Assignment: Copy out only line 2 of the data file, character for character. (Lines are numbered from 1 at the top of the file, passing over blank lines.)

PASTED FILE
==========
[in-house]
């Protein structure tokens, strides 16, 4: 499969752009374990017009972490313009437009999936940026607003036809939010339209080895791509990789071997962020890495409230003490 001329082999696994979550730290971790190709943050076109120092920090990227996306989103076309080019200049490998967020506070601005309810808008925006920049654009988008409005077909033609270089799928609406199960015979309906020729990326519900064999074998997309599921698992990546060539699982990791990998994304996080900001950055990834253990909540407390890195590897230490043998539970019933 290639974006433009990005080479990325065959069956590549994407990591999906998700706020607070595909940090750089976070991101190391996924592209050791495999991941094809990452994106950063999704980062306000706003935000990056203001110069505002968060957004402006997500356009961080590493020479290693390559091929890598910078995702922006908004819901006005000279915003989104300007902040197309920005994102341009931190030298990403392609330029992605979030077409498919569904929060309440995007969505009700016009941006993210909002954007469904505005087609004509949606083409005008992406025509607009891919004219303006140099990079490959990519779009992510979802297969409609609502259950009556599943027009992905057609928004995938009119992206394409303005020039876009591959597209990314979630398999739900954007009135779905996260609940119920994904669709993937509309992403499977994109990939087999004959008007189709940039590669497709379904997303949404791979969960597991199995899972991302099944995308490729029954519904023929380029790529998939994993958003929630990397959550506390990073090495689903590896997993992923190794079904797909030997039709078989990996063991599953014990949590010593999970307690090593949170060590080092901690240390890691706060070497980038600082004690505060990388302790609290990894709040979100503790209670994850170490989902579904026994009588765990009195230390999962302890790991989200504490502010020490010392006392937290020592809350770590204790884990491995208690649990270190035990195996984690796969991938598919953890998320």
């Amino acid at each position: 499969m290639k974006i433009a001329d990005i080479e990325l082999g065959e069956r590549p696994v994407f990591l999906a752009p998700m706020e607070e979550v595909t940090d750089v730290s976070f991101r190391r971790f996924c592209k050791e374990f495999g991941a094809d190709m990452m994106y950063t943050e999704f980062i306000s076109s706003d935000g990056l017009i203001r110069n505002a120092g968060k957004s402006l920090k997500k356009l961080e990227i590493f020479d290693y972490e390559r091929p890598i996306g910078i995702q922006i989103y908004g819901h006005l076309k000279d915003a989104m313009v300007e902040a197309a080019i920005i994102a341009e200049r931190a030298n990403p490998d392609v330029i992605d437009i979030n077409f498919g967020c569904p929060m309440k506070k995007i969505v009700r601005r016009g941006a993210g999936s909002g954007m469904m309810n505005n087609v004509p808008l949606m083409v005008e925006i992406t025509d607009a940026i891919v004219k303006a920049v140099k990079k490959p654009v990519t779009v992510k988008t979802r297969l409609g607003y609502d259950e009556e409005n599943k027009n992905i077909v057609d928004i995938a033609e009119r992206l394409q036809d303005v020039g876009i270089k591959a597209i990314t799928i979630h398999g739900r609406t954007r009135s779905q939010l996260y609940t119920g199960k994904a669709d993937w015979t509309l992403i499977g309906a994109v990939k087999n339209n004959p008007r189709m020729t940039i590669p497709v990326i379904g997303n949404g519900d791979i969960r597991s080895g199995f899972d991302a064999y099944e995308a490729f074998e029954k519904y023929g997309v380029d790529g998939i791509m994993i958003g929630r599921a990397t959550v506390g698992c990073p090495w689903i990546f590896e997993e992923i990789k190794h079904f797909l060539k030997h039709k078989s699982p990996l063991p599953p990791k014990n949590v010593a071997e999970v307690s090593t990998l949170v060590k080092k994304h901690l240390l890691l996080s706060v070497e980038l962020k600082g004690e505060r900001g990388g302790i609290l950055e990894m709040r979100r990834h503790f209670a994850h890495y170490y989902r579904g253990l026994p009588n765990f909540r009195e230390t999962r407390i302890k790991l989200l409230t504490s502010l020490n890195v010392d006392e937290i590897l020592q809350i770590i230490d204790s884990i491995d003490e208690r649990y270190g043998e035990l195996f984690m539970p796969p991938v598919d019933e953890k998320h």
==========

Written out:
């Protein structure tokens, strides 16, 4: 499969752009374990017009972490313009437009999936940026607003036809939010339209080895791509990789071997962020890495409230003490 001329082999696994979550730290971790190709943050076109120092920090990227996306989103076309080019200049490998967020506070601005309810808008925006920049654009988008409005077909033609270089799928609406199960015979309906020729990326519900064999074998997309599921698992990546060539699982990791990998994304996080900001950055990834253990909540407390890195590897230490043998539970019933 290639974006433009990005080479990325065959069956590549994407990591999906998700706020607070595909940090750089976070991101190391996924592209050791495999991941094809990452994106950063999704980062306000706003935000990056203001110069505002968060957004402006997500356009961080590493020479290693390559091929890598910078995702922006908004819901006005000279915003989104300007902040197309920005994102341009931190030298990403392609330029992605979030077409498919569904929060309440995007969505009700016009941006993210909002954007469904505005087609004509949606083409005008992406025509607009891919004219303006140099990079490959990519779009992510979802297969409609609502259950009556599943027009992905057609928004995938009119992206394409303005020039876009591959597209990314979630398999739900954007009135779905996260609940119920994904669709993937509309992403499977994109990939087999004959008007189709940039590669497709379904997303949404791979969960597991199995899972991302099944995308490729029954519904023929380029790529998939994993958003929630990397959550506390990073090495689903590896997993992923190794079904797909030997039709078989990996063991599953014990949590010593999970307690090593949170060590080092901690240390890691706060070497980038600082004690505060990388302790609290990894709040979100503790209670994850170490989902579904026994009588765990009195230390999962302890790991989200504490502010020490010392006392937290020592809350770590204790884990491995208690649990270190035990195996984690796969991938598919953890998320």